The mid-1980s Raiders had a couple different iterations of their 3-man line. They were among the best at using sub defenses, they had their 3-4 base defense and would bring in Greg Townsend to play left defensive end and Howie Long would move to right tackle, usually as a 3-technique. In 1985 Lyle Alzado, the right end since 1982 was injured and Sean Jones took over as the right end and Bill Pickel took over for Reggie Kinlaw as the nose tackle in 1985.
In 1986 the starters on the defensive line totaled 34.5 sacks (Jones 15.5, Long 7.5 and Pickel 11.5) as Long was a Pro Bowler and Pickel was All-Pro.
The previous year (1985) the New York Jets starting defensive line totaled 28.5 sacks, with Joe Klecko (consensus All-Pro) having 7.5, All-Pro Mark Gastineau (13.5) and Barry Bennett 7.5 and allowed just 3.5 yards per rush.
Aside from the Oilers in the mid-1970s, two other teams hard formidable trios. The 1977-78 Broncos who had Lyle Alzado, and Barney Chavous as ends and Rubin Carter on the nose. The Patriots had Tony McGee and Julius Adams at end and Ray Hamilton as their nose. McGee would sometimes start and other years he was the designated pass rusher, but even when he was the starting left end, his forte was rushing the passer.
Curtis McGriff as the base end (with George Martin as the pass rush end who took McGriff's play in nickel) and nose Jim Burt and
Leonard Marshall the end opposite McGriff. Marshall and Burt were both Pro Bowlers in 1986, but Burt was likely better in 1984 and 1985. In 1985 Marshall had 15.5 sacks playing a role similar to Howie Long—played end in base and inside in nickel.
In 1983 Doug Betters was the AP Defensive Player of the Year and had 16 sacks, nose tackle Bob Baumhower (8 sacks) was an All-Pro and right end Kim Bokamper had 2 sacks, though he did have a fair amount of hurries. Bokamper was a converted linebacker and undersized and was a battler, but was not particularly effective as a DE averaging 3 sacks a year in his for seasons in that role. He probably would have been most effective as a defensive end in a nickel defense and not playing in base defense
The Seahawks had a group together from 1983 to 1990 and their top year may have been in 1984 when left end Jacob Green (All-Pro, 13 sacks), right end Jeff Bryant (14.5 sacks) and nose man Joe Nash (All-Pro, 7 sacks) combined for 34.5 sacks. In 1985 they totaled 31 sacks and in 1983 they combined for 27. The 34.5 sack total is tied for second-most by a 3-man line combination (with the 1986 Raiders). Also in 1984, the Seahawks nickel rusher was Mike Fanning who had 7 sacks. In 1985 Randy Edwards was the 'Hawks nickel rusher and he totaled 10.5 sacks making the unit formidable when they went to a four-man line.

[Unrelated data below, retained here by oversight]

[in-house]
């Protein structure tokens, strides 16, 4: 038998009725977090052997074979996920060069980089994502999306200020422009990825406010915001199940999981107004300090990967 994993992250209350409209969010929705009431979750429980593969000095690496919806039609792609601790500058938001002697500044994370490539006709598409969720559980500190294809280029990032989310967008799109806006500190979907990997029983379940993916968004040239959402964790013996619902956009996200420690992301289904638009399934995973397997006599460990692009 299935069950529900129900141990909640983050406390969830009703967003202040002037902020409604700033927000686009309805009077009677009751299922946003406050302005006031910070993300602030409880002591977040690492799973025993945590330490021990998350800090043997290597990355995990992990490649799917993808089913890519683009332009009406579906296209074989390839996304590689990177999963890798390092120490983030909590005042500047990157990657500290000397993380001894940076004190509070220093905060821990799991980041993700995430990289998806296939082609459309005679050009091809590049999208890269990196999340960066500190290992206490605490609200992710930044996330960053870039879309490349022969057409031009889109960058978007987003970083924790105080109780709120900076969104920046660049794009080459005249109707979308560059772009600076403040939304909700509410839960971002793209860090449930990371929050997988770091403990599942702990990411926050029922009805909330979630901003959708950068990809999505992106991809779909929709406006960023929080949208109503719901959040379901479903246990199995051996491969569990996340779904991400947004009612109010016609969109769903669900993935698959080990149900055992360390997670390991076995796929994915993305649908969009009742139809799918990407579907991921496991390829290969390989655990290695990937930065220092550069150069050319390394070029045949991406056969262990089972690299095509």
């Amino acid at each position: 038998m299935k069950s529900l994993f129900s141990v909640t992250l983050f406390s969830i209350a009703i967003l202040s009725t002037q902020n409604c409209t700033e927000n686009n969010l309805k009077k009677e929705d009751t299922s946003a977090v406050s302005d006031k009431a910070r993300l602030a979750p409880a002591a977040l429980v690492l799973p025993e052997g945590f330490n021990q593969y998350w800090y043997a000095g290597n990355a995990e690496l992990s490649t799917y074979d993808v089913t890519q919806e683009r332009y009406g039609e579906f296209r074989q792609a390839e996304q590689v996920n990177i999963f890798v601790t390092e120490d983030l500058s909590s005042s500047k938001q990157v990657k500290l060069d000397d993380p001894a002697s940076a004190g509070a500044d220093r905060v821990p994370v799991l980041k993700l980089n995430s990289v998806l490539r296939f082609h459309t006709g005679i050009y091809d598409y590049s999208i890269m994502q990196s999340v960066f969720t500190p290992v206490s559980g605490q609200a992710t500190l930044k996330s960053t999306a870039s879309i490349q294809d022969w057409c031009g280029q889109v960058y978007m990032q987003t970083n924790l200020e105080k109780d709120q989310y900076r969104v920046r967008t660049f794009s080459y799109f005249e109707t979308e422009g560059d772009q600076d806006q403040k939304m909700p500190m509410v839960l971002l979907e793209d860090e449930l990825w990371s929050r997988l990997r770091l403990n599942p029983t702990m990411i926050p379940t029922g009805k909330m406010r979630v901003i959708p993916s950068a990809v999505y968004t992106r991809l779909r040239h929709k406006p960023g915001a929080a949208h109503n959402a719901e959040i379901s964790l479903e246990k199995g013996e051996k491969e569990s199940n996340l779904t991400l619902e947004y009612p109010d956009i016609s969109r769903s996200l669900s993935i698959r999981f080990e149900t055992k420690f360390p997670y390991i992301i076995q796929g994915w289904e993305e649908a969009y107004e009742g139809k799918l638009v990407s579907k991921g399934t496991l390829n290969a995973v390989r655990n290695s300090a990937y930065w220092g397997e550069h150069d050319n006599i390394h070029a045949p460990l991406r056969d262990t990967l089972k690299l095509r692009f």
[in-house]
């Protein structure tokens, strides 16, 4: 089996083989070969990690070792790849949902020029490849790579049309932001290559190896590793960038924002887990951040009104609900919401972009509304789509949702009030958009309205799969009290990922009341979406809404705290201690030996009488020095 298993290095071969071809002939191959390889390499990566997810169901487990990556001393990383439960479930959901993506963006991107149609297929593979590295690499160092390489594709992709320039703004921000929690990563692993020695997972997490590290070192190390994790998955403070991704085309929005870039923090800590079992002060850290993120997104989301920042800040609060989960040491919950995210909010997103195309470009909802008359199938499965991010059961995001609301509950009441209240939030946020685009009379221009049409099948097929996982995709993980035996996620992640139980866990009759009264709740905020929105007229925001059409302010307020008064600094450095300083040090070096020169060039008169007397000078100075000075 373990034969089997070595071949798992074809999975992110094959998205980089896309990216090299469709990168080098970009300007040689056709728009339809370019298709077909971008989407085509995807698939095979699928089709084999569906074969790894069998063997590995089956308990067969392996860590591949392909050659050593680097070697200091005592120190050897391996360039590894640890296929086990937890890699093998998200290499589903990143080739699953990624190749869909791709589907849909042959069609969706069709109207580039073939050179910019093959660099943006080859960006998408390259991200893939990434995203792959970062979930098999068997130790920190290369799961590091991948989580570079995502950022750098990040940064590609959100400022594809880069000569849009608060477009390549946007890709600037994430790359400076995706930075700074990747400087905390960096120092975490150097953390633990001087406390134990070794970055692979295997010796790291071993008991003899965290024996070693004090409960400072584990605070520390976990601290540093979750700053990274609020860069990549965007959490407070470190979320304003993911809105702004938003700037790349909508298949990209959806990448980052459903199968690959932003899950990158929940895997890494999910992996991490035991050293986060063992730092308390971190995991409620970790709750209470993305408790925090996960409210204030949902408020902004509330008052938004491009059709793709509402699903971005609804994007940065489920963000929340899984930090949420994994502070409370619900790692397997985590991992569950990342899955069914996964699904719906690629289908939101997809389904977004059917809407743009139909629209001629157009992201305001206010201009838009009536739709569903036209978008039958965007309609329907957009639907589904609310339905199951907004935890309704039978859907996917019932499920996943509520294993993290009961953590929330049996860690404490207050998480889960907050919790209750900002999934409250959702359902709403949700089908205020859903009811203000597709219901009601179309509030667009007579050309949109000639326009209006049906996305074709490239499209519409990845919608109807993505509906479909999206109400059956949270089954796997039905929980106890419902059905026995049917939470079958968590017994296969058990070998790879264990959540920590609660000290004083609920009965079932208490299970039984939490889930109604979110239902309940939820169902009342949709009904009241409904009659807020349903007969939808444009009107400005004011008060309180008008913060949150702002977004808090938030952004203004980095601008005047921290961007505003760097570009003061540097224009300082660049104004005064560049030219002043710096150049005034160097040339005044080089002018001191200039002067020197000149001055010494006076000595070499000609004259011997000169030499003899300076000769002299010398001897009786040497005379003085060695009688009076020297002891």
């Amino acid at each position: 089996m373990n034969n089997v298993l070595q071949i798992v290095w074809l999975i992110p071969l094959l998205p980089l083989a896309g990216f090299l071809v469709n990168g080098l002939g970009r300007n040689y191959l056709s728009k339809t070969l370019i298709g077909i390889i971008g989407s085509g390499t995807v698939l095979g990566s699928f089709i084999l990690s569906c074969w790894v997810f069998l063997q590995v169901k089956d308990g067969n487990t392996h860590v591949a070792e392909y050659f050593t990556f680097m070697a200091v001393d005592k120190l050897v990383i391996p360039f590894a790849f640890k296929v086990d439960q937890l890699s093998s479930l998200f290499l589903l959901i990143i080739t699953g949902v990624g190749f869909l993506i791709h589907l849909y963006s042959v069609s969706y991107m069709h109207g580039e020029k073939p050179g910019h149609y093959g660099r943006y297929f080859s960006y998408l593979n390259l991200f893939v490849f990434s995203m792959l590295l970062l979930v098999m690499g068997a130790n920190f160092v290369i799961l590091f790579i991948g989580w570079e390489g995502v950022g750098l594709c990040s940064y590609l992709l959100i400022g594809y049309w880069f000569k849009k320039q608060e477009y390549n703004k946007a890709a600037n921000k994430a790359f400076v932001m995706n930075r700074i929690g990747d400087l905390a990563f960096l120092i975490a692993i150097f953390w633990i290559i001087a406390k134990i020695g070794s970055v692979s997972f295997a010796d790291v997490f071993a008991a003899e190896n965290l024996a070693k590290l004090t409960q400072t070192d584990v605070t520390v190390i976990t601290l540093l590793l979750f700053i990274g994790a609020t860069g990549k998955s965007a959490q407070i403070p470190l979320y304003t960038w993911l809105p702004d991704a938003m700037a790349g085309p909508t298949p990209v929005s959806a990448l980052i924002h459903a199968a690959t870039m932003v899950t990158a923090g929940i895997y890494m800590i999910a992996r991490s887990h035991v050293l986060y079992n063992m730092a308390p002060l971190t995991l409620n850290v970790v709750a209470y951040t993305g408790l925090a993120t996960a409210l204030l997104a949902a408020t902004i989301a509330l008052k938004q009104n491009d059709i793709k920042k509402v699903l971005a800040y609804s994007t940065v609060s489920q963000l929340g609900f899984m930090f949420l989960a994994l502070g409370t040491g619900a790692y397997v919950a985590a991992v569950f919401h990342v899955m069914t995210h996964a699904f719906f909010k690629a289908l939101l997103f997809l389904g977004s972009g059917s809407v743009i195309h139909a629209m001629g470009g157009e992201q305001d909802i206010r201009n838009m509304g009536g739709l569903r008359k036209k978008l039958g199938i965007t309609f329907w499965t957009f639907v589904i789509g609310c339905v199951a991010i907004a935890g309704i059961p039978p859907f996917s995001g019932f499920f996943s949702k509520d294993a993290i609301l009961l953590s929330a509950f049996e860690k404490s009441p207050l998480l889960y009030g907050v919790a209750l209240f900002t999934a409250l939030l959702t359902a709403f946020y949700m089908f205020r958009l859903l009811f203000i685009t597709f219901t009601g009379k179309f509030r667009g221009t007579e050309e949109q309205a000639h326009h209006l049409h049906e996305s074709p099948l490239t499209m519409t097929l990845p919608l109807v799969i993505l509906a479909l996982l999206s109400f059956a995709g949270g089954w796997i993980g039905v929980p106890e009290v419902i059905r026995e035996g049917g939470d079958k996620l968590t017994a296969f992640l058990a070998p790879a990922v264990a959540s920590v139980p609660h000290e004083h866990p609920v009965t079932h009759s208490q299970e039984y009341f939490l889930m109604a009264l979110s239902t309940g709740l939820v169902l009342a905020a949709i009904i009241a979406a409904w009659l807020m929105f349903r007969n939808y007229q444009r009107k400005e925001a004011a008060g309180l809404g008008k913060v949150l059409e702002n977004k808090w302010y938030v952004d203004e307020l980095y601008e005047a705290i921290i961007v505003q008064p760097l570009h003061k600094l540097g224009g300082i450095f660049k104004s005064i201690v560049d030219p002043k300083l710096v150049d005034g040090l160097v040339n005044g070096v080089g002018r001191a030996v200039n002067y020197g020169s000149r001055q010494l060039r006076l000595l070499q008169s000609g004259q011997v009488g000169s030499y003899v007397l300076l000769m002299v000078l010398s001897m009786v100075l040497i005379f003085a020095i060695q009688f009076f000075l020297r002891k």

The top sack total by a trio goes to the 1984 Philadelphia Eagles. The group was composed of left end Dennis "Big Foot" Harrison, nose tackle Ken Clarke, right end Greg Brown. Harrison totaled 12 sacks, Clarke 10.5 sacks and Brown 16 sacks for a total of 38.5 sacks. In 1985 Reggie White took over for Harrison and had 13 sacks, Brown had 13 and Clarke had 7 for a total of 33 as a group.
Eddie Edwards, Ross Browner and nose tackle Tim Krumrie.
We have covered a lot of the notable 3-man lines, but this post is not an exhaustive one. There are certainly more groups worth mentioning, and even more years from the groups we have mentioned. However, we do feel confident that several of these groups, if not many, will be viewed historically as better than the group of Donald, Brockers, and Suh. However, that does not mean the Rams trio does not have potential, it certainly does, but they have to do quite a lot of work to earn their way onto this list.
In our view, they would have to really improve on the Rams run defense which was one of the NFL's worst in 2017 and they also would have to really contribute lots of sacks and hurries in the nickel situations. Donald has been likely the NFL's best interior lineman in that skill set that last few years, Suh was one of the best 3-4-5 years ago, but as dropped off recently, Brockers will likely not get many chances to rush the passer in the nickel unless Suh moved outside in nickel. With three tackles, one will have to see good things happen before we buy into the hype. It's a risky move, paying a nose tackle with little experience at the position and advancing age $14 million in our view. Time will tell.